Saturday, 25 January 2014

GUEST POST: Anxiety/Panic Attacks by Beth

Hello!

My names Bethan (you can call me Beth) and I write the blog MissBeautyObsession. Sophie got in touch with me asking if I'd be interested in doing a guest post on her blog answering some questions that you guys have sent in about anxiety and panic attacks because my blog post really inspired her and made her realize she isn't alone (click here to read my post). I was over the moon that I managed to help Sophie and a few other bloggers in some way as living and dealing with Anxiety and Panic Attacks can often be very hard and I know how it feels.

 This is probably going to be a long post and I apologize in advance, but if you suffer with anxiety and panic attacks this may answer a few of your questions which you've never had the courage to ask somebody. Before I get onto this post I'd like to say that I am in no way an expert in panic attacks, I just really want to help some of you because I get emails daily with questions on how to deal with panic attacks and how to cope with them so I'm glad that I can answer them all in one go. Please also bare in mind that these tips may not work for everybody, I'm just sharing what works best for me and what I find useful so I'm hoping they work for you but if they don't, please don't shout at me!
1. When you are feeling like you're getting anxiety, what do you do to calm yourself down?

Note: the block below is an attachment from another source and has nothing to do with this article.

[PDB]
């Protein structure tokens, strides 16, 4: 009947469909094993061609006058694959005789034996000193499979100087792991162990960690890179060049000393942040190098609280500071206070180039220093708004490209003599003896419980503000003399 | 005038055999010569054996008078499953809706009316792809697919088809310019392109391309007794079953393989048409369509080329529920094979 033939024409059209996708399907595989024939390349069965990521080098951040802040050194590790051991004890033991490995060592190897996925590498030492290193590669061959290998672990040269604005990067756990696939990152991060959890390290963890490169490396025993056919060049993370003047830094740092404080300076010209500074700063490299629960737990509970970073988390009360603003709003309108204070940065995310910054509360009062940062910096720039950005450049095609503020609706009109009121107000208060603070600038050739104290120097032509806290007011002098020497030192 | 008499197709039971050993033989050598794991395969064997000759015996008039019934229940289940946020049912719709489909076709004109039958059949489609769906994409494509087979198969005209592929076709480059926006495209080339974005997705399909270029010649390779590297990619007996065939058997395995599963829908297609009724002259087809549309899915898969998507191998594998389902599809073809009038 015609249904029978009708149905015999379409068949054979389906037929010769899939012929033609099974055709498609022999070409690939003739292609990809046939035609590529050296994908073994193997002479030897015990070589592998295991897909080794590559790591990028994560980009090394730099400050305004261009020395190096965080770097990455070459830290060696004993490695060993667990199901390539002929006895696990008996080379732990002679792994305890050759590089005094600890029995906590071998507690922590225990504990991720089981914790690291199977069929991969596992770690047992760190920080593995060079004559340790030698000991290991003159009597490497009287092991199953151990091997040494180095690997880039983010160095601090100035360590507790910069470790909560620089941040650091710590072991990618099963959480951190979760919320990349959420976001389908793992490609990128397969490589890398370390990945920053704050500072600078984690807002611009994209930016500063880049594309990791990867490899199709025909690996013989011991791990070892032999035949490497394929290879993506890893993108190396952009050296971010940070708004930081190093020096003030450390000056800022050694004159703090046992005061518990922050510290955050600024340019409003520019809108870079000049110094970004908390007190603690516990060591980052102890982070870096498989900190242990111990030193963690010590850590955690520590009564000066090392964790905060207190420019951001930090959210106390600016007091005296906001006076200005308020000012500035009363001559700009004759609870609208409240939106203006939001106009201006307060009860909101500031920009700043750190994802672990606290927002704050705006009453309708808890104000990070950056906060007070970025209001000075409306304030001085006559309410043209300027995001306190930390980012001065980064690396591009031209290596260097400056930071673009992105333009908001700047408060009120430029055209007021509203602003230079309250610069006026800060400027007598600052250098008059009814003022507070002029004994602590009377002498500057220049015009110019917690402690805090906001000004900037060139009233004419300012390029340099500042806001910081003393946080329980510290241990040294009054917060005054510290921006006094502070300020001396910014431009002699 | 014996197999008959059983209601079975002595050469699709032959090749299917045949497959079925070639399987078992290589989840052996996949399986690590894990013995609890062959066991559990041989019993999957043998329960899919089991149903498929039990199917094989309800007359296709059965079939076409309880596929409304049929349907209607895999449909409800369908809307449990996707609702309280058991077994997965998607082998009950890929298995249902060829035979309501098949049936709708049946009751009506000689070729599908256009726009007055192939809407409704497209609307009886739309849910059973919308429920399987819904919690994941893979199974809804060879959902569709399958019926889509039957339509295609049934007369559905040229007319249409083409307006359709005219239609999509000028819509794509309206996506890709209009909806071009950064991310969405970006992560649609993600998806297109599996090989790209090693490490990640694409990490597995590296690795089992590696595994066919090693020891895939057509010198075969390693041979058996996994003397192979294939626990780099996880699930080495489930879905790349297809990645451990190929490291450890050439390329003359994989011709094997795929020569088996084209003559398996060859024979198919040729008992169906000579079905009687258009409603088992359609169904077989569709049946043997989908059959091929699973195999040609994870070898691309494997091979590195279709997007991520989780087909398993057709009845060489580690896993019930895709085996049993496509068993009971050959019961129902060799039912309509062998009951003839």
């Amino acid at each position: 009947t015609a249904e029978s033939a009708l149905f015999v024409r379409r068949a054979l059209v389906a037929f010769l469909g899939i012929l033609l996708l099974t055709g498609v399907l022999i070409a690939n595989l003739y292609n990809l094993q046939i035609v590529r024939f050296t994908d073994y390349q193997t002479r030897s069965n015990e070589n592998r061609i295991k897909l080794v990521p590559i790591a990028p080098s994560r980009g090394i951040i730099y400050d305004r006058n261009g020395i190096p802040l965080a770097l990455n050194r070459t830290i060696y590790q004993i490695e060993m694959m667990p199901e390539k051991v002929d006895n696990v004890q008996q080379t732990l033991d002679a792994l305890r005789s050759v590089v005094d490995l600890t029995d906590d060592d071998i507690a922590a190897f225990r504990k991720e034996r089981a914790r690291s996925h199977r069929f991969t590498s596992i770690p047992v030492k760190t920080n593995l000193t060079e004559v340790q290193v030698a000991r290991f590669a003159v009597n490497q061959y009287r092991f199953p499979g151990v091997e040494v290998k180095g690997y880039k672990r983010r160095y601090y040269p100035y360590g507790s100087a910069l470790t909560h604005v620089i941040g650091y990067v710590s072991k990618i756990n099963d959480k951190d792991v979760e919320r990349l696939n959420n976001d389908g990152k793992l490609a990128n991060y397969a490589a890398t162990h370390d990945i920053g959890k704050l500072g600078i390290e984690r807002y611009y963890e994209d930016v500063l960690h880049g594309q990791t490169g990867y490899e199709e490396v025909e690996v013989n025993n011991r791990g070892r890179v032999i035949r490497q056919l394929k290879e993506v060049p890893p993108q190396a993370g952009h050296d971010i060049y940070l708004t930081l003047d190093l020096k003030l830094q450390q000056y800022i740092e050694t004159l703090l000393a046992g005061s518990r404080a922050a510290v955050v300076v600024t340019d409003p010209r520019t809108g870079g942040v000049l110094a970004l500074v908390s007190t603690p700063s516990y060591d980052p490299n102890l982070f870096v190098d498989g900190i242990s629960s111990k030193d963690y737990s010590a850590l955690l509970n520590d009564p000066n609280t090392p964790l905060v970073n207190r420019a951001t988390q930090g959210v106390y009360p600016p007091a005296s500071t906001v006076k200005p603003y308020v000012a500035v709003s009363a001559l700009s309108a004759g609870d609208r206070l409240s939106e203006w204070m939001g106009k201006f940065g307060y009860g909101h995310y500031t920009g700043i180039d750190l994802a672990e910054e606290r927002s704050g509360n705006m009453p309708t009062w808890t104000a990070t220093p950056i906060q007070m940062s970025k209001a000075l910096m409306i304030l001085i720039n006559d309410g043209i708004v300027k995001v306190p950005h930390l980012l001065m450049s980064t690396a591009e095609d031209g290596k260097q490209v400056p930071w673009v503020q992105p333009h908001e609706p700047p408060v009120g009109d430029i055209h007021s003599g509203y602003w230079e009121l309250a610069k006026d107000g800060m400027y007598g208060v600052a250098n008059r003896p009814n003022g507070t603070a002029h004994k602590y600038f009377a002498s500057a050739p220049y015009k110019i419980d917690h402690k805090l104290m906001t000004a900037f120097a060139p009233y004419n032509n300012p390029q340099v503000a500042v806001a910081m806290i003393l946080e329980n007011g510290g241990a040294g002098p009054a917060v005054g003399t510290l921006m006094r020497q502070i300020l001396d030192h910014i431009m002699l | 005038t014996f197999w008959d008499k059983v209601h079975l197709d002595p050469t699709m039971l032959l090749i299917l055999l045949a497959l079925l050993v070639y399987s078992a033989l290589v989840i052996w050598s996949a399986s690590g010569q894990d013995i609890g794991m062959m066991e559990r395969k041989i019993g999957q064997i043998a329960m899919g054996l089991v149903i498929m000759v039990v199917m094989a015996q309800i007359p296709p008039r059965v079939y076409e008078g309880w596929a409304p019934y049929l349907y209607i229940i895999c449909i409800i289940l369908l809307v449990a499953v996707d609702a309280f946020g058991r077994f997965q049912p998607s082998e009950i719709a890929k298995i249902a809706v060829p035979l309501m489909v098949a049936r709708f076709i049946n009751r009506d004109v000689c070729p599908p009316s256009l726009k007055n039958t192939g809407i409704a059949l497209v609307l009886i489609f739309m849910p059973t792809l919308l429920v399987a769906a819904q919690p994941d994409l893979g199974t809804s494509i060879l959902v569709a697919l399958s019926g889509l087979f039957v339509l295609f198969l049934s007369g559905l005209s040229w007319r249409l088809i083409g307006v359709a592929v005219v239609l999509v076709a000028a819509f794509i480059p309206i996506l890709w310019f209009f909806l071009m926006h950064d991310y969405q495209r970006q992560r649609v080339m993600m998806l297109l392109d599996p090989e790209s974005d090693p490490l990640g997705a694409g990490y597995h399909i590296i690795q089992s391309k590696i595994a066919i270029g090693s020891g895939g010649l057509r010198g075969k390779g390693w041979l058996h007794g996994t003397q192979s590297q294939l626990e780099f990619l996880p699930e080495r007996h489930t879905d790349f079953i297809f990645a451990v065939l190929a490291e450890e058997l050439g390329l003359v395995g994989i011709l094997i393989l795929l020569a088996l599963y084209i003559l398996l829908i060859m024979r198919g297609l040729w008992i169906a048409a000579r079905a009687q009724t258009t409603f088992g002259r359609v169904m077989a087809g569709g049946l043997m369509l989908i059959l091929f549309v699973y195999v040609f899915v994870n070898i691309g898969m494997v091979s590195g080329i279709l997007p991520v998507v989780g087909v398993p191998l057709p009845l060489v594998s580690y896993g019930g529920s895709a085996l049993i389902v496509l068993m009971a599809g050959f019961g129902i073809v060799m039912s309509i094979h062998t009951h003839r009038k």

My first tip would be to practice deep breathing because if you're having a panic attack, chances are you're beginning to hyperventilate. Breathing deeply can reduce your stress levels and provides oxygen to help your brain focus more clearly. Some people find it useful when you use strategies to try and distract you e.g counting backwards from 100 (I personally don't like distractions because it just highlights the fact you're having a panic attack but it could help other people) which helps your mind distract you from the fear you're panicking for. Think of nice thoughts, somewhere where you feel happy, relaxed and brings you happiness.  This will stop your brain producing 'fear' thoughts so you can replace them with cheerful, happy thoughts because we don't want the horrid ones! I'll list a few calming tips below..
  • Listening to relaxing music
  • Exercise
  • Get help from a friend
  • Do something e.g drawing, cleaning, calling a friend, anything that will keep you busy basically.
2. How long have you had Anxiety?
I've had anxiety ever since I was around 13 - 14 so it basically started when I was a teenager. It was tough around that age because lots of my friends started going out and I never wanted to go so I definitely missed out on lots of opportunities.